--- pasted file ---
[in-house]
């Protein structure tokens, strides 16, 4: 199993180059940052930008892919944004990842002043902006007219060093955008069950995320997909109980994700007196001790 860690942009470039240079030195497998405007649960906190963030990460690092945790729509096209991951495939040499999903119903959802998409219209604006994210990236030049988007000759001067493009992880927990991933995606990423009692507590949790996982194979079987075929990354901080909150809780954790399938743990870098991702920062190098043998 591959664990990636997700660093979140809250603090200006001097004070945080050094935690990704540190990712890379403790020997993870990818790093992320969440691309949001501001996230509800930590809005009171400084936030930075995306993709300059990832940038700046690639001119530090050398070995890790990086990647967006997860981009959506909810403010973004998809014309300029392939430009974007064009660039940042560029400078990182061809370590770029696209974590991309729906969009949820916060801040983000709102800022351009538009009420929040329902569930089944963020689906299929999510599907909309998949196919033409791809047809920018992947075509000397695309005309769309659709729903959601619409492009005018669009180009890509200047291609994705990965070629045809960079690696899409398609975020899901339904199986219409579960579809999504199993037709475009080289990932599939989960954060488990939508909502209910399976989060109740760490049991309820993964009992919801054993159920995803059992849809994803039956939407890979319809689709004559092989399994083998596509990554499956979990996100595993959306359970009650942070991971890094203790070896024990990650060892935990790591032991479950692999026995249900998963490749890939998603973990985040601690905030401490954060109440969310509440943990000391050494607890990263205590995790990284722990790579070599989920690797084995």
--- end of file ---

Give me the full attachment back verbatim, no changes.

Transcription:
[in-house]
């Protein structure tokens, strides 16, 4: 199993180059940052930008892919944004990842002043902006007219060093955008069950995320997909109980994700007196001790 860690942009470039240079030195497998405007649960906190963030990460690092945790729509096209991951495939040499999903119903959802998409219209604006994210990236030049988007000759001067493009992880927990991933995606990423009692507590949790996982194979079987075929990354901080909150809780954790399938743990870098991702920062190098043998 591959664990990636997700660093979140809250603090200006001097004070945080050094935690990704540190990712890379403790020997993870990818790093992320969440691309949001501001996230509800930590809005009171400084936030930075995306993709300059990832940038700046690639001119530090050398070995890790990086990647967006997860981009959506909810403010973004998809014309300029392939430009974007064009660039940042560029400078990182061809370590770029696209974590991309729906969009949820916060801040983000709102800022351009538009009420929040329902569930089944963020689906299929999510599907909309998949196919033409791809047809920018992947075509000397695309005309769309659709729903959601619409492009005018669009180009890509200047291609994705990965070629045809960079690696899409398609975020899901339904199986219409579960579809999504199993037709475009080289990932599939989960954060488990939508909502209910399976989060109740760490049991309820993964009992919801054993159920995803059992849809994803039956939407890979319809689709004559092989399994083998596509990554499956979990996100595993959306359970009650942070991971890094203790070896024990990650060892935990790591032991479950692999026995249900998963490749890939998603973990985040601690905030401490954060109440969310509440943990000391050494607890990263205590995790990284722990790579070599989920690797084995």